A Boulder district court judge struck down a 2013 voter-approved fracking ban in Lafayette. The move follows similar court rulings against Longmont and Fort Collins, where voters passed bans or moratoriums restricting hydraulic fracturing.
The lawsuit was initiated by the Colorado Oil and Gas Association, which argued that a ban on fracking was effectively a ban on oil and gas development.
As in the past decisions, the court once again cited the 1992 Voss v. Lundvall Bros., Inc. case. In addressing operation conflict between the state's interest and the city the judge writes:
Just as the drilling ban in Voss substantially impeded “the interest of the state in fostering the efficient development and production of oil and gas resources in a manner that prevents waste” and protects the correlative rights of owners, Voss, 830 P.2d at 1068, Lafayette’s drilling ban has the same effect. Lafayette’s ban on drilling prevents the efficient development and production of oil and gas resources.
In the decision's conclusion, "the Court finds the Charter Amendment banning drilling is invalid as preempted by the Colorado Oil and Gas Conservation Act."
The results were not a huge surprise to legal experts like Bruce Kramer, Thomson Visiting Professor of Law at the University of Colorado Law School. He said the historical precedent of the 1992 Supreme Court ruling overturning a Greeley oil and gas ban, Voss v. Lundvall Bros., Inc., looms large in the recent court decisions related to fracking bans.
“District court judges rarely try to exercise independent powers when you have a clear statement by the Colorado Supreme Court on a closely analogous situation as you have in Voss,” said Kramer. “It would take some creative judicial writing to say, ‘Voss is different, I’m not going to follow it.’”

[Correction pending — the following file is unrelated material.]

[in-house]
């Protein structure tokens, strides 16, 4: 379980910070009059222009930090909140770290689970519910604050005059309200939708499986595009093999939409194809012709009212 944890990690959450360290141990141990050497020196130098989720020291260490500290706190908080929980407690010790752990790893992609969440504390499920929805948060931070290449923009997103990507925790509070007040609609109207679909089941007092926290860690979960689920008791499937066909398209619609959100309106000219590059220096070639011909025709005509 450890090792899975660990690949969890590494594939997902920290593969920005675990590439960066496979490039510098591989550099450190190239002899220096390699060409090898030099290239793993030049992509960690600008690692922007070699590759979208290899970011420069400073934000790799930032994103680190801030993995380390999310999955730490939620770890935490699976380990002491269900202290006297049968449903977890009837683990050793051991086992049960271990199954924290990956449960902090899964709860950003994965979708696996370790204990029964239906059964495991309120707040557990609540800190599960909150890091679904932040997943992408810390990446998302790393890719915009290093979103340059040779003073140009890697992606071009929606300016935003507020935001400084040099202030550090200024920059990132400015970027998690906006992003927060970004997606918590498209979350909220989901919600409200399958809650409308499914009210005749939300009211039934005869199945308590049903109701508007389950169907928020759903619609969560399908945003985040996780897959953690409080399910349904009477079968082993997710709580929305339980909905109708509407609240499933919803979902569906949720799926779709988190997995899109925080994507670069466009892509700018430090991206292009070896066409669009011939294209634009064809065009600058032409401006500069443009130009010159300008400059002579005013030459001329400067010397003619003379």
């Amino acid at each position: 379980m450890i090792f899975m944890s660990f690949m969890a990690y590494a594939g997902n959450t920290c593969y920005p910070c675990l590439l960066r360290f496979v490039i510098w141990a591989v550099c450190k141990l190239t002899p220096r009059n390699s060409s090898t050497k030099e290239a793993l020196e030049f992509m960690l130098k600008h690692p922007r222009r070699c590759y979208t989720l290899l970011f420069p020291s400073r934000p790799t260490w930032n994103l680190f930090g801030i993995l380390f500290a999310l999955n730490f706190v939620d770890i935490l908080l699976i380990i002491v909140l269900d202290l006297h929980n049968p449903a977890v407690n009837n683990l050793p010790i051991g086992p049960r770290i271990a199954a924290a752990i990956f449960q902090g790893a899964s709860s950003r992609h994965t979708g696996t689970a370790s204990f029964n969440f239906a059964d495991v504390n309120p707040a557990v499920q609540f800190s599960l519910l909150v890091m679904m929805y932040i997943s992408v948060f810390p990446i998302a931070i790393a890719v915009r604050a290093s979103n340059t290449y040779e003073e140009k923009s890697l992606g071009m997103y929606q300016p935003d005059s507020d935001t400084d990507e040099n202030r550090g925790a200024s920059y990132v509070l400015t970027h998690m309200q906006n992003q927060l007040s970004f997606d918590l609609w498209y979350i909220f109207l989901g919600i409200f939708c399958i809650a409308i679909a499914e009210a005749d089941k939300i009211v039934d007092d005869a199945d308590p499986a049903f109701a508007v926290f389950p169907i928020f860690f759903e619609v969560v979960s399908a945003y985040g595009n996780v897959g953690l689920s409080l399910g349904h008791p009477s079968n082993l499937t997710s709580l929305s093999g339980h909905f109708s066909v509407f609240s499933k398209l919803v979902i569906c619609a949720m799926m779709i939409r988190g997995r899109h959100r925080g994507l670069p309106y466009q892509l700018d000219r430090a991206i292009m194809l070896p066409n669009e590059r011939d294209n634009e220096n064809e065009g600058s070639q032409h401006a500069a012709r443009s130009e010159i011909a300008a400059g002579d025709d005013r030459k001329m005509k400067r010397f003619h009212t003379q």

In its response, the Colorado Oil and Gas Association praised the decision, stressing the importance of local control measures—not bans—as a means for cities and towns to regulate development.
“The bans have been unnecessary, divisive and costly for taxpayers. Now that all three legal cases have been decided, we look forward to putting the ban debate behind us and focusing on meaningful solutions with our communities,” said COGA CEO and President Tisha Schuller in a press release.
While Lafayette and Fort Collins officials are staying mum on whether they’ll appeal lawsuit decisions, the fight will continue in Longmont. The city council recently voted unanimously to appeal Boulder County District Court Judge D.D. Mallard's July 24 decision. Several groups including Food & Water Watch have announced plans to appeal.
“We’re going to continue to push to give local communities the power to ban fracking without fear of a lawsuit from the governor or the oil and gas industry,” said Sam Schabacker, Western Region Director for Food & Water Watch.
Food & Water Watch — along with several citizen groups that passed fracking restrictions — were critical of Hickenlooper’s Aug. 4 compromise that took four potential fracking-related ballot measures off the table for the November election. That’s in contrast to groups like Conservation Colorado, which lauded the oil and gas compromise that will include an 18-person blue ribbon panel to make legislative recommendations.
Ultimately, Schabacker said he — and other groups promoting local bans — see the recent developments as minor setbacks in a much longer fight.
“This first phase of the fight was around the ballot campaigns, we were successful around those,” said Schabacker. “This next phase has been slightly interrupted because of the deal making that has gone on between upper level politicians.But the third phase is coming and we’re optimistic that we’ve got a good plan and we’re looking forward to rolling out some unique approaches.”
Schabacker won’t yet share details of what’s in store.
Editor's note: This article was updated to include a response from the Colorado Oil and Gas Association on the Lafayette decision.